Please ensure Javascript is enabled for purposes of website accessibility

You're Wrong, David Einhorn

By Rick Munarriz – Updated Apr 6, 2017 at 6:24PM

You’re reading a free article with opinions that may differ from The Motley Fool’s Premium Investing Services. Become a Motley Fool member today to get instant access to our top analyst recommendations, in-depth research, investing resources, and more. Learn More

Green Mountain isn't as frothy as you may think.

Legendary hedge fund manager David Einhorn has gone from bashing Florida real estate to bashing coffee beans.

Shares of Green Mountain Coffee Roasters (Nasdaq: GMCR) tumbled 10% yesterday, after Einhorn detailed his bearish thesis for shorting the company behind the Keurig single-cup coffeemaker.

There isn't really anything new in Einhorn's argument. He's pointing to the same patent expirations, accounting concerns, and frothy valuations that have burned Green Mountain bears in recent years. I butted heads with bears including Fusion Investing's Dean Morel (who is an investment analyst for The Motley Fool Australia) and CNBC's Herb Greenberg at much lower price points last year.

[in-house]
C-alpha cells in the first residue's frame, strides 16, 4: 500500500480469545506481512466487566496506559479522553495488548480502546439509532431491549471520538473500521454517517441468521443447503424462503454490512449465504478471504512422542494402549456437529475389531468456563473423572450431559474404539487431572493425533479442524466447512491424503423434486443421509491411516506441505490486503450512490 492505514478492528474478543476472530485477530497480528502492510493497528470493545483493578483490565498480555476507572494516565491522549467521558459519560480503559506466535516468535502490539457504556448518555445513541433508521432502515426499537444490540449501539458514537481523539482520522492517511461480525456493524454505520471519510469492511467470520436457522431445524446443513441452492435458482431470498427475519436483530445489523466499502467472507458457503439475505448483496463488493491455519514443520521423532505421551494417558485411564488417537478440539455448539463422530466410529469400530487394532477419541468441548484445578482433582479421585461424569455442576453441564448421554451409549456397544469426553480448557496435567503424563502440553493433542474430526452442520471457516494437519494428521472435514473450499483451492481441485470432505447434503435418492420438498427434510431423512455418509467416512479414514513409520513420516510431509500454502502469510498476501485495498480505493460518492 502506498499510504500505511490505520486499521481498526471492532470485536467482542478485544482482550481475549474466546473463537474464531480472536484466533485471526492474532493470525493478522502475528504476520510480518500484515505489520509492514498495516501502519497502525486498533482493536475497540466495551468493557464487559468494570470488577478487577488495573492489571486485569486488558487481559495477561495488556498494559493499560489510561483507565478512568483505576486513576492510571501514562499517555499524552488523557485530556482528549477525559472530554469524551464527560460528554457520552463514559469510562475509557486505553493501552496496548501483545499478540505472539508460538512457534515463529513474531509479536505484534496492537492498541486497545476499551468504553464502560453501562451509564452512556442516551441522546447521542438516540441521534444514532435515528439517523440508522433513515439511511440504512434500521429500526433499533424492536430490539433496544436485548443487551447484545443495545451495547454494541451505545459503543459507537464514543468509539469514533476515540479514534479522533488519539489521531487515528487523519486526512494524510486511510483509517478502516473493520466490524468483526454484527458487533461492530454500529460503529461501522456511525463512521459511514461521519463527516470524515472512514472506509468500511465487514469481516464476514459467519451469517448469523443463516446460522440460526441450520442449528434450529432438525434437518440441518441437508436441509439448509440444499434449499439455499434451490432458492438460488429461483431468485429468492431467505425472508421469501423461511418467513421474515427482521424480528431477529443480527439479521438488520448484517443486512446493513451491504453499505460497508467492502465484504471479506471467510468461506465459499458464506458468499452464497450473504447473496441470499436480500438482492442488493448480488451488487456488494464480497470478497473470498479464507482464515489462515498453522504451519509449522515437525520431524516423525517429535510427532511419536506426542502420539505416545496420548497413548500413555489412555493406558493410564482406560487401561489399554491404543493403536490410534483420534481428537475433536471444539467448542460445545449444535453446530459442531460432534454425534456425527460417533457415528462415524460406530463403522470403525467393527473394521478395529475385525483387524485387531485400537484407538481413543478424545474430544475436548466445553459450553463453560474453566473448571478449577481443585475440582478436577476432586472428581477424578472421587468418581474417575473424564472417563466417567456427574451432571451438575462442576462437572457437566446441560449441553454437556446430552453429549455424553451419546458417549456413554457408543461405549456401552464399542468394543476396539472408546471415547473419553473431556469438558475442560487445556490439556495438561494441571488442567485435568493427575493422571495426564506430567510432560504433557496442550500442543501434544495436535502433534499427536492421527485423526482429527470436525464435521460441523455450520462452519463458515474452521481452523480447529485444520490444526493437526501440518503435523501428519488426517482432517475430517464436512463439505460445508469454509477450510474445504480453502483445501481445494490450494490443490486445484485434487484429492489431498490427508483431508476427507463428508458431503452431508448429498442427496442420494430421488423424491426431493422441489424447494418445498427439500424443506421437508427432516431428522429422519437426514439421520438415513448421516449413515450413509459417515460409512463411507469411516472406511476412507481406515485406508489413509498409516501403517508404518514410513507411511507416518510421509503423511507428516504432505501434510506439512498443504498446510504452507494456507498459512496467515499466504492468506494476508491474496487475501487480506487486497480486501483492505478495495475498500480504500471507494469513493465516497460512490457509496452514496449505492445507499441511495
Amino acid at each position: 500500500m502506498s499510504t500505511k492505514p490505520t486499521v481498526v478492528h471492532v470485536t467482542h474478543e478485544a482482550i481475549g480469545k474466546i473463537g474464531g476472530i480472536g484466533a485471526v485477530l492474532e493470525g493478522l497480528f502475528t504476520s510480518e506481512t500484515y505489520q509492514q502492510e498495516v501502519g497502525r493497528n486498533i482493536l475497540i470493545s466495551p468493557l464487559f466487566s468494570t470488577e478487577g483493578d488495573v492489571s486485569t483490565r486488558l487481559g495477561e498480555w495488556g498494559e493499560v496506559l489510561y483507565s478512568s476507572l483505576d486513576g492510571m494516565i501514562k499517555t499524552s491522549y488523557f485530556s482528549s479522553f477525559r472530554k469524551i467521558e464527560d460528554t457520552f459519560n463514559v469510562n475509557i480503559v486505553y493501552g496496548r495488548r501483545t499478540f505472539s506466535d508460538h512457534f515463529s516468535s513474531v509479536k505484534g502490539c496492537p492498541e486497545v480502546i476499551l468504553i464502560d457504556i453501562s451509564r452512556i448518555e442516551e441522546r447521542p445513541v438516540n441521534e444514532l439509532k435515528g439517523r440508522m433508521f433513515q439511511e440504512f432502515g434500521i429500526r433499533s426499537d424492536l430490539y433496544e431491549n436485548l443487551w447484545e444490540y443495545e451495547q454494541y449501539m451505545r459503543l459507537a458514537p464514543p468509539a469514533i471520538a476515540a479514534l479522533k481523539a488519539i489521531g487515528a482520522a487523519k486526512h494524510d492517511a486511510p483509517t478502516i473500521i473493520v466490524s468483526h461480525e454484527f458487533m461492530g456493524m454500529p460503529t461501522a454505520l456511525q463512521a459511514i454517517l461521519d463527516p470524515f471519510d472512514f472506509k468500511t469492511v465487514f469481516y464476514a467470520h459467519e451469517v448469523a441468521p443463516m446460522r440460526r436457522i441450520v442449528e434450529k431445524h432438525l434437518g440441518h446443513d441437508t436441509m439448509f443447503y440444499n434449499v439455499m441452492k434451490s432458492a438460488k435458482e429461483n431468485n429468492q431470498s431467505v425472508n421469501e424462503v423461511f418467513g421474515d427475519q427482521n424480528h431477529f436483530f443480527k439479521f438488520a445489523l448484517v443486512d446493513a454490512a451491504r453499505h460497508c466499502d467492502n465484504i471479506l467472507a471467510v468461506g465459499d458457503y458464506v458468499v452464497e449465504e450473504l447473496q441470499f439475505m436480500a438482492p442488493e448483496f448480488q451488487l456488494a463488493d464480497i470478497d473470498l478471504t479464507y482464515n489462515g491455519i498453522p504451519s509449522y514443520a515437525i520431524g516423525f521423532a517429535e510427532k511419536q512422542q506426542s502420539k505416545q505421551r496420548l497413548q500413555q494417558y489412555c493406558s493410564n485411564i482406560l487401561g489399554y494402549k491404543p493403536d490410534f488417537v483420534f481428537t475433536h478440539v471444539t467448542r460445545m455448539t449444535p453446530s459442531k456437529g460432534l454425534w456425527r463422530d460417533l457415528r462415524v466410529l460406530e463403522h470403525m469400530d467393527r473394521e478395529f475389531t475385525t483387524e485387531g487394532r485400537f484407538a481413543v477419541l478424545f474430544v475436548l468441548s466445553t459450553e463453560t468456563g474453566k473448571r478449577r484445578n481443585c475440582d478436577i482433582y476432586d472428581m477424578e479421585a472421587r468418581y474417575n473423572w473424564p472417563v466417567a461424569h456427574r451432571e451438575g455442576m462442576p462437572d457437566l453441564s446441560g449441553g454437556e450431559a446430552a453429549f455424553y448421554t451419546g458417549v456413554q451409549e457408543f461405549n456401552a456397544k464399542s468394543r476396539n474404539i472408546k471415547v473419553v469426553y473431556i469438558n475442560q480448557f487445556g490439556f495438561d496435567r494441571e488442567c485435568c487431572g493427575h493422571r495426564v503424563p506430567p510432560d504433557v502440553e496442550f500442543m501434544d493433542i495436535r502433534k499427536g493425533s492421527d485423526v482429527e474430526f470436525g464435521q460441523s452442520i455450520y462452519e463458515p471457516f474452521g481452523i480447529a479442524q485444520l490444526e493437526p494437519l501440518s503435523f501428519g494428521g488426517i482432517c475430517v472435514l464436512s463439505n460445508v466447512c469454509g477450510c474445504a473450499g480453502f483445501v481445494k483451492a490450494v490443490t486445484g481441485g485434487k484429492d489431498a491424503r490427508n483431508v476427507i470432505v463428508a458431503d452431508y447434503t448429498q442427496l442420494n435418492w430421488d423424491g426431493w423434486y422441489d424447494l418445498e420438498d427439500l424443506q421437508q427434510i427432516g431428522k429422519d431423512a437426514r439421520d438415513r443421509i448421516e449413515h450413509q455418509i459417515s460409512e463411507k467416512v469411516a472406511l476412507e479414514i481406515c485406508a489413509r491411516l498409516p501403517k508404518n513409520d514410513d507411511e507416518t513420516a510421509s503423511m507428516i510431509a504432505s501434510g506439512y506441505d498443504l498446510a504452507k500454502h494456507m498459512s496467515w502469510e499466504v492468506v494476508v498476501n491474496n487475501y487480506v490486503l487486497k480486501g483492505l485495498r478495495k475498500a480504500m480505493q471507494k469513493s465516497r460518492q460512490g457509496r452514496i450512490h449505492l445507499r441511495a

The stock has soared 166% since Greenberg bashed Green Mountain's accounting practices 13 months ago -- and that's including yesterday's drop.

I'm sitting in a cozy "I told you so" seat on this one. I recommended Green Mountain to subscribers of the Rule Breakers growth newsletter service at a split-adjusted price of $8.93 a little over two years ago. It remains an active pick, sporting a juicy 824% return. In other words, it's going to take a lot of dark days before I begin wondering if crow is available in K-Cup form.

I'm not smarter than Greenberg. I'm certainly not smarter than Einhorn. That's the guy that nailed Lehman's undoing. It's he -- and not me -- that almost bagged the New York Mets this summer. However, I haven't had a problem calling out Greenberg in the past. Why not call Einhorn wrong on this particular call?

Timing is everything